This is not intended to be a ‘Luddite’ appeal against progress, modernization or globalisation. Advanced technologies like ‘Additive Layer Manufacturing’ offer exciting prospects, but we must not forget that this is a technology that is dependent on the capability to produce high specification input materials for advanced applications like aerospace. It is important that each country makes the best use of all of its overall resources and capabilities. However it is important to recognize that there are a wide range of materials that are used to produce the machines and systems that deliver the services required in an advanced economy. It is suggested that the strategic impact of the loss of any material production capabilities should be analysed carefully before it is allowed to wither away. A careful analysis should consider ways of mitigation against any major adverse impacts identified.
The House of Commons website repeats information in Briefing Paper Number 07317 on ‘UK steel industry statistics and policy’. This presented a summary of the Manufacture of Iron and Steel in the UK in 2014: –
|Total||% of UK|
|Economic Output (£,million)||1,690||0.1|
The figures above are the direct outputs from steel production, but steel is used in many applications – enabling the construction of buildings and the manufacture of machinery and transport systems – all of which deliver added value. It is true that at present the steel required may be imported more cheaply than it was being produced at Teesside. If the same logic is followed then all metal production in the UK might be terminated. UK product manufacturers would then be solely reliant on imports. What would this mean for the structure of the economy?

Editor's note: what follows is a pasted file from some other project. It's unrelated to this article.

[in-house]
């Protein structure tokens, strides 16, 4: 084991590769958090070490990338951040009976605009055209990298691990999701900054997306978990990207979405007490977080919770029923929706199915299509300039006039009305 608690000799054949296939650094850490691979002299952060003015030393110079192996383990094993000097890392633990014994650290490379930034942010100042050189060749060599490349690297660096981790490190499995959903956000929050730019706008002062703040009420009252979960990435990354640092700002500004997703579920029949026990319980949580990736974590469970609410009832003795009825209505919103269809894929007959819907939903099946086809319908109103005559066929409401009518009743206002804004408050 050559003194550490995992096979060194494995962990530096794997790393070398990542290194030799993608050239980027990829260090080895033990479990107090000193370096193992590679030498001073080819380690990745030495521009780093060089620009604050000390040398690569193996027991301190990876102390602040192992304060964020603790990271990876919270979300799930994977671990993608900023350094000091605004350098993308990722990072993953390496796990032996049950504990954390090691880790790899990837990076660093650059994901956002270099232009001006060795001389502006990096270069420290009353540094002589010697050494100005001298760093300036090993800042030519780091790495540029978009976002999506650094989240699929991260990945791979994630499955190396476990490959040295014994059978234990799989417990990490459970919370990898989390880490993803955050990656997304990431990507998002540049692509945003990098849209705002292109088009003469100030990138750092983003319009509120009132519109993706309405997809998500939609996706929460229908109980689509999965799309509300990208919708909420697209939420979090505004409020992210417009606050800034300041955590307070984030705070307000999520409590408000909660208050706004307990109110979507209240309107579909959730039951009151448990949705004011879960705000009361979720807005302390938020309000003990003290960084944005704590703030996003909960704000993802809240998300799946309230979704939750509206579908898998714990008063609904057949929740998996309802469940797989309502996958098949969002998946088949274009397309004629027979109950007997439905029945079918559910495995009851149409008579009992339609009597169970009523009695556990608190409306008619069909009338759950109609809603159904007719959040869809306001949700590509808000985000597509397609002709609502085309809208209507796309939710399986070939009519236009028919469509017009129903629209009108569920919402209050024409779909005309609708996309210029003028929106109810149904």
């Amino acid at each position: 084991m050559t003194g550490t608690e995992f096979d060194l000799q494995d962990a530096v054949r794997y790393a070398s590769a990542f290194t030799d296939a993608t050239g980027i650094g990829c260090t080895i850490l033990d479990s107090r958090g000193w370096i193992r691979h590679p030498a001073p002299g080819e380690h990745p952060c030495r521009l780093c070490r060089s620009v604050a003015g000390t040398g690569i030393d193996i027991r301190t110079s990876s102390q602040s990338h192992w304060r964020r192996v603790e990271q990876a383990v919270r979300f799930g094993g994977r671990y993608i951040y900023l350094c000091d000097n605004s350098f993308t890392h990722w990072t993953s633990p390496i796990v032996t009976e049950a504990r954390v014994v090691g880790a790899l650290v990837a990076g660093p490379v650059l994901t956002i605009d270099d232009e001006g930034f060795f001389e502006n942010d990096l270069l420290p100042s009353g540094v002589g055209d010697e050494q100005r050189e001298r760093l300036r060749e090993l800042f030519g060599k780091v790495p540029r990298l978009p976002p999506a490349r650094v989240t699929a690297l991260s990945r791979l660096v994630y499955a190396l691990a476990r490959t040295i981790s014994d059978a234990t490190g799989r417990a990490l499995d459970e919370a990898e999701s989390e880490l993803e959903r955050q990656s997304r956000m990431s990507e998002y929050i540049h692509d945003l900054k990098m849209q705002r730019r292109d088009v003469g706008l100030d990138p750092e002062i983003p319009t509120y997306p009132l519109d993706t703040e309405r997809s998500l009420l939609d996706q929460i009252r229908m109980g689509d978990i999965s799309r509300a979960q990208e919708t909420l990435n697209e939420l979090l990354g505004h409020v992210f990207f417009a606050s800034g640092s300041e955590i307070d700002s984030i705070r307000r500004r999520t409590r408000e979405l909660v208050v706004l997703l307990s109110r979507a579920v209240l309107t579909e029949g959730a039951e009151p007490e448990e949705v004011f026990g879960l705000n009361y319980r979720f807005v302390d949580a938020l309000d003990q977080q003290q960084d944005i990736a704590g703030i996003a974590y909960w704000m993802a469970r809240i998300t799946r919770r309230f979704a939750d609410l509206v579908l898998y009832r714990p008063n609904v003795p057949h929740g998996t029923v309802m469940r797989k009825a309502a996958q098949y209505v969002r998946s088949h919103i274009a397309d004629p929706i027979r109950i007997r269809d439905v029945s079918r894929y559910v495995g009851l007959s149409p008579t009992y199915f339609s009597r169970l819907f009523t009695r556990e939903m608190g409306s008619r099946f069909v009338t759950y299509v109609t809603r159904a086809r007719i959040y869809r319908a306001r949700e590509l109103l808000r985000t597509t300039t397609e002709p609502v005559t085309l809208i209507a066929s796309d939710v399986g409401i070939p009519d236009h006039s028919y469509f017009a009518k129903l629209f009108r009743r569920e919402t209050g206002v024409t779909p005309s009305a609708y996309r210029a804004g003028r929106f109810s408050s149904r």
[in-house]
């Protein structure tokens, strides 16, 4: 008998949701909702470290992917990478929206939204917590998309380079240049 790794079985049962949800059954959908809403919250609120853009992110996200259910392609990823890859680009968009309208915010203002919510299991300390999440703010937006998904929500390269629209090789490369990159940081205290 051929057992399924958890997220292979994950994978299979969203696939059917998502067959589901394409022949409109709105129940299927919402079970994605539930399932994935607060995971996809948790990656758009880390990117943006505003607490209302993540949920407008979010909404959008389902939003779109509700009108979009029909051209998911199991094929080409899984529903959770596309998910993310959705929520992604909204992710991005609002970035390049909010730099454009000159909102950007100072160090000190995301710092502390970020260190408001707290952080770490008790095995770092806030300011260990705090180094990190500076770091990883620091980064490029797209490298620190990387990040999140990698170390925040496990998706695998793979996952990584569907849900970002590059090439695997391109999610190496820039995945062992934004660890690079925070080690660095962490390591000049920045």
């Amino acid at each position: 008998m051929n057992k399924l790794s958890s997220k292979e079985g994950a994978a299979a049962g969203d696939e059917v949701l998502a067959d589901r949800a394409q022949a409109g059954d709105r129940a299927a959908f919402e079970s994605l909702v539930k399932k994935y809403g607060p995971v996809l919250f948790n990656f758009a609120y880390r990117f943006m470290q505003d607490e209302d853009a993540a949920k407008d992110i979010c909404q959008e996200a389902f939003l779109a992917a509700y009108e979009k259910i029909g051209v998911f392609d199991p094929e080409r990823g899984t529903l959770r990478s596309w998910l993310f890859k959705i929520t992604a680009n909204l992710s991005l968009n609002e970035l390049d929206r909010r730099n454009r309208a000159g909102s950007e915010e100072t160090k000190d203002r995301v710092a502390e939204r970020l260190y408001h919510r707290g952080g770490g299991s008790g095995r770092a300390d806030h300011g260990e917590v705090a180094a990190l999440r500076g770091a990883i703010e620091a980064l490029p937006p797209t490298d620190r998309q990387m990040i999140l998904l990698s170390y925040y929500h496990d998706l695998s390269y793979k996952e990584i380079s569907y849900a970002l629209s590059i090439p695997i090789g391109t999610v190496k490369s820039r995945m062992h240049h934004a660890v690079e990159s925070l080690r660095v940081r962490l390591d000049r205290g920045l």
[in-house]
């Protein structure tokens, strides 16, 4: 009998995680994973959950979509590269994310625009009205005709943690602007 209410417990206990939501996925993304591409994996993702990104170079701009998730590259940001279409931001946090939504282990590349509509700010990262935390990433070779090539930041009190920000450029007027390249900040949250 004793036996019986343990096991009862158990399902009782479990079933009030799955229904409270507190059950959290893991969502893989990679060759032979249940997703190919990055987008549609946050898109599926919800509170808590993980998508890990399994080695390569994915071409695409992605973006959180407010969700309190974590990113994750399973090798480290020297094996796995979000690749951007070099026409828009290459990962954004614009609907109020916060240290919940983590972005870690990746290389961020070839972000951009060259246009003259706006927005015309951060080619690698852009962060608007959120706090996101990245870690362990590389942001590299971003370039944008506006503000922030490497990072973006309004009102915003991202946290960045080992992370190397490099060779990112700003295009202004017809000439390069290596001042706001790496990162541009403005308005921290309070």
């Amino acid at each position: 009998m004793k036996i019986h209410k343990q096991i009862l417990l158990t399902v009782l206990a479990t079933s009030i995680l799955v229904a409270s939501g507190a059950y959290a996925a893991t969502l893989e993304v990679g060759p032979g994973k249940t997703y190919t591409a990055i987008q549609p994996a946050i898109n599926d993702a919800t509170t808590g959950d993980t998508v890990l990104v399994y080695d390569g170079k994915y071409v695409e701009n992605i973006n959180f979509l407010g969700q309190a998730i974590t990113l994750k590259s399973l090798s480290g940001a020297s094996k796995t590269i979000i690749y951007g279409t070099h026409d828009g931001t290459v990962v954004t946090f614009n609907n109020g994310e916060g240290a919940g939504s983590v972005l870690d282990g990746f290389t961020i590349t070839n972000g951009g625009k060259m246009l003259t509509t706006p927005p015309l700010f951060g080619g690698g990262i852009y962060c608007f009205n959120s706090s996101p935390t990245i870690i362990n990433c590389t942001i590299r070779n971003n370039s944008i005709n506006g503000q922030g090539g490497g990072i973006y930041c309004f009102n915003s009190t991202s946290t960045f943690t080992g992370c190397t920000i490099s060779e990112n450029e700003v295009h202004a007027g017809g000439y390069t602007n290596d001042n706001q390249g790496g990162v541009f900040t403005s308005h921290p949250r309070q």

It is not just the output that is lost when a metal producing facility is closed permanently – the capability to produce the materials required by the manufacturing industry is also lost, as is the capacity for manufacturer and material supplier to support collaborative innovation in local supply chains. In times of plenty this may not appear to be an issue, but during disruptions to the global supply chains this would be a concern.